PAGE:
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Legal Aid: Cricketer at centre of corruption scandal applies for legal aid

BBC Sport has reported that it understands that one of the cricketers accused of corruption after the News of World exposed a no-ball plot in August 2010 has applied for legal aid to fund his defence.

Salman Butt, Mohammad Asif, and Mohammad Amir are facing charges of conspiracy to cheat and conspiracy to obtain and accept corruption payments, and are due to be tried in the Crown Court later this spring.

As the three cricketers are foreign nationals, they are entitled to request legal aid to fund their defence.

Since being suspended by the International Cricket Council (ICC) in September 2010 after an ICC tribunal found them guilty of corruption, the cricketers have not been able to work and therefore have not been earning.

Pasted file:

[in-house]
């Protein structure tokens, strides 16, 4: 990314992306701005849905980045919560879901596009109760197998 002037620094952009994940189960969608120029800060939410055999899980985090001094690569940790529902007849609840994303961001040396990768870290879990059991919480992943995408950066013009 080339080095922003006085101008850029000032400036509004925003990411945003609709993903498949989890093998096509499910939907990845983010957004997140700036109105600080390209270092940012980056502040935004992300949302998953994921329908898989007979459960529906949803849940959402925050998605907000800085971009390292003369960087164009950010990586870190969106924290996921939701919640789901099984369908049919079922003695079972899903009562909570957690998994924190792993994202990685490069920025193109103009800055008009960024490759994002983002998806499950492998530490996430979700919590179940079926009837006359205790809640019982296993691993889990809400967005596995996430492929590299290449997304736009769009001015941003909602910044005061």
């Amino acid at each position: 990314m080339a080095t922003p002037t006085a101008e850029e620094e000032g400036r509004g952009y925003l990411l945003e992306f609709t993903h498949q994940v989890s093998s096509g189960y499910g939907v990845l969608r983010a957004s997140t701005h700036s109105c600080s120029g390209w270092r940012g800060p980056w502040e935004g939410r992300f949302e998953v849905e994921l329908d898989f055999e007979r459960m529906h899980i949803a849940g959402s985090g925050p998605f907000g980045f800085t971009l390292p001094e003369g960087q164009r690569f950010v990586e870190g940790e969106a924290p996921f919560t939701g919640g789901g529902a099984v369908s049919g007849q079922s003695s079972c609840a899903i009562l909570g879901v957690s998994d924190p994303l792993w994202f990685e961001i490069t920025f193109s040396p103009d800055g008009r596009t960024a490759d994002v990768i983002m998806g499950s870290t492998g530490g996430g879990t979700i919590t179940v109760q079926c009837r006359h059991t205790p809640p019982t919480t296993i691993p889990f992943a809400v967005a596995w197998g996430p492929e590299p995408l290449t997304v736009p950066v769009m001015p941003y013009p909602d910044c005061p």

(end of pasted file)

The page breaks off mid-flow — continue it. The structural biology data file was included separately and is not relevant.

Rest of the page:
The Legal Services Commission will be responsible for deciding if the three foreign nationals from Pakistan are entitled to public funding to cover the costs of their defence.

The three are also appealing the ICC's decision to ban them from cricket in the Court of Arbitration for Sport.

Butt, Asif and Amir are accused of participating in a plot to deliberately bowl no balls in the fourth Test between England and Pakistan at Lord's in 2010.

Related links:

Read more on the story (BBC)
Learn more about bribery and corruption (FindLaw)
Find local criminal solicitors throughout the UK (FindLaw)